A few months ago I was a bit worried that there would be no decent PlayTV alternative releasing along with the next generation of game consoles. PlayTV’s a good service (or at least it was in its prime – we’ll get to that later) which allows users to watch, record and even pause or rewind live TV much like any other Freeview+ box available, without the need for another big box getting in the way, aided instead by the PS3’s power and hard drive.
I thought that one of the biggest problems I’d have later this year would be either having to keep my PS3 (yet another device) aside my new consoles or lose my TV recording capabilities entirely, having to part with more money to get a different box thing to connect to my television.
You think that I’d be happy, then, with yesterday’s Xbox One reveal – they appeared to relieve a worry of mine by integrating TV right into the core of the console, making it even easier to watch the shows I want with minimal fuss, featuring instant switching between games and other media, simple Kinect commands and even a full Xbox One powered guide.
That doesn’t ring true at all, though. They’ve taken the beauty of PlayTV – using the consoles power but not actually interfering with the games at hand – and smashed it with a big hammer, mixing the pieces back up with integral components of a game console in the process.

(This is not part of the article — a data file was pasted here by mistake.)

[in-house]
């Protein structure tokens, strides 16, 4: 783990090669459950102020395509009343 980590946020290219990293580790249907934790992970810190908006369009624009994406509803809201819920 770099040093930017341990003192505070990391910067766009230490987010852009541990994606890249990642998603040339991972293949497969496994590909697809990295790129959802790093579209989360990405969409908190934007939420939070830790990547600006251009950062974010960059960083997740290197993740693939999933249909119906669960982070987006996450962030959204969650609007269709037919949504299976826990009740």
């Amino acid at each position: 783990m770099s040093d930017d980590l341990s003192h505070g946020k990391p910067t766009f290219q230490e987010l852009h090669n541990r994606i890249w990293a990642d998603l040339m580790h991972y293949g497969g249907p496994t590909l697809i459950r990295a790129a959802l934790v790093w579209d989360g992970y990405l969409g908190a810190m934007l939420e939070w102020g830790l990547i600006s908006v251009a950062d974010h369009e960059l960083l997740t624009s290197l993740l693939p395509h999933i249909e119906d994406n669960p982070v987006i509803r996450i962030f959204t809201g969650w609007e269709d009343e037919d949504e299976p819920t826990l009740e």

I don’t want to watch TV while I’m focusing on my games. Rather, I want it to be there, ready to launch in the background without having to change a cable or flip the channel over. I want it to be a standalone application, not something I reach by shouting commands at my console. I want games and TV, not games and TV.
PlayTV got it right. The application sat completely separate from the games I was playing, its only visible presence coming from the handy recording notifications as it worked away in the background without interruption. It only ever took up my hard drive space, not my gaming time.
It all worked through the one HDMI cable and – for the most part – the one box. I found it a revelation at first. I had only ever experienced low resolution built-in TV before and I had never actively recorded shows for myself, being forced to put up with monotonous adverts, eating up my time as I had to find the right moment to watch TV live.
Now though, PlayTV is a poor shadow of itself, often dropping recordings and at times skipping them altogether; freezing as I enter the library and crashing when I try to delete items. I won’t be glad to be rid of a TV recorder but I definitely won’t miss the deteriorated, outdated shell of a piece of software that it has evolved into.
In fact, now I find myself only using it as background noise on a rainy afternoon, a device to visualise the news as it happens, an occasional (extremely occasional) tool for live sporting events or to watch the latest episode of Doctor Who as it airs.
I’ve watched more and more through Netflix recently; a similarly separate but much more solid application which also works through my PS3. Perhaps the next generation of TV apps could take a few hints from this and early PlayTV; we don’t need anything fancy, just a service that works, plays in HD where possible and sits away in the background, far from interrupting the game you’re playing.
So, Sony, all I ask of you is a more stable, more robust – yet functionally the exact same – PlayTV HD, not only integrated separately without fuss but announced that way too. When you take to the stage in a few weeks just focus on the games, please. After all, that’s why I bought my consoles in the first place, everything else is just a bonus.